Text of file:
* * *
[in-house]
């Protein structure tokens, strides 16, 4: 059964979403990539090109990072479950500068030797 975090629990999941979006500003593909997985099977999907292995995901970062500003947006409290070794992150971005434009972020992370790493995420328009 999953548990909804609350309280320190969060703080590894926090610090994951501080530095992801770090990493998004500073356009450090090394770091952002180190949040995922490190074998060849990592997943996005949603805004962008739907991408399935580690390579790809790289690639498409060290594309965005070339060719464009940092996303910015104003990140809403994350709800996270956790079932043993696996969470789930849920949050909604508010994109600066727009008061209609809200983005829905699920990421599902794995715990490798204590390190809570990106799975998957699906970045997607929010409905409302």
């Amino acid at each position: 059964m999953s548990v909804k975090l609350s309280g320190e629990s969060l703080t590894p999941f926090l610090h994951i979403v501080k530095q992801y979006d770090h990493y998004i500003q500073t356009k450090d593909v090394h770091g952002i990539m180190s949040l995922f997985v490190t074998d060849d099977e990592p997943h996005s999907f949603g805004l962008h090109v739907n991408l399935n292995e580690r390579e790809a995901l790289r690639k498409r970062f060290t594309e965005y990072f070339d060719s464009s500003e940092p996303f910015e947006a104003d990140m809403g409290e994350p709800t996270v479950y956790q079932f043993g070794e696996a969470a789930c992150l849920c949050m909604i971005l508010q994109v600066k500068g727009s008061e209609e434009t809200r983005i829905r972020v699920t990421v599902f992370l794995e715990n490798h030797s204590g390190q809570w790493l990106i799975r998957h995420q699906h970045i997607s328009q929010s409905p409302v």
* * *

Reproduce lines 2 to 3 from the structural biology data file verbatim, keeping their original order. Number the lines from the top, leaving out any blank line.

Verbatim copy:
């Protein structure tokens, strides 16, 4: 059964979403990539090109990072479950500068030797 975090629990999941979006500003593909997985099977999907292995995901970062500003947006409290070794992150971005434009972020992370790493995420328009 999953548990909804609350309280320190969060703080590894926090610090994951501080530095992801770090990493998004500073356009450090090394770091952002180190949040995922490190074998060849990592997943996005949603805004962008739907991408399935580690390579790809790289690639498409060290594309965005070339060719464009940092996303910015104003990140809403994350709800996270956790079932043993696996969470789930849920949050909604508010994109600066727009008061209609809200983005829905699920990421599902794995715990490798204590390190809570990106799975998957699906970045997607929010409905409302």
């Amino acid at each position: 059964m999953s548990v909804k975090l609350s309280g320190e629990s969060l703080t590894p999941f926090l610090h994951i979403v501080k530095q992801y979006d770090h990493y998004i500003q500073t356009k450090d593909v090394h770091g952002i990539m180190s949040l995922f997985v490190t074998d060849d099977e990592p997943h996005s999907f949603g805004l962008h090109v739907n991408l399935n292995e580690r390579e790809a995901l790289r690639k498409r970062f060290t594309e965005y990072f070339d060719s464009s500003e940092p996303f910015e947006a104003d990140m809403g409290e994350p709800t996270v479950y956790q079932f043993g070794e696996a969470a789930c992150l849920c949050m909604i971005l508010q994109v600066k500068g727009s008061e209609e434009t809200r983005i829905r972020v699920t990421v599902f992370l794995e715990n490798h030797s204590g390190q809570w790493l990106i799975r998957h995420q699906h970045i997607s328009q929010s409905p409302v």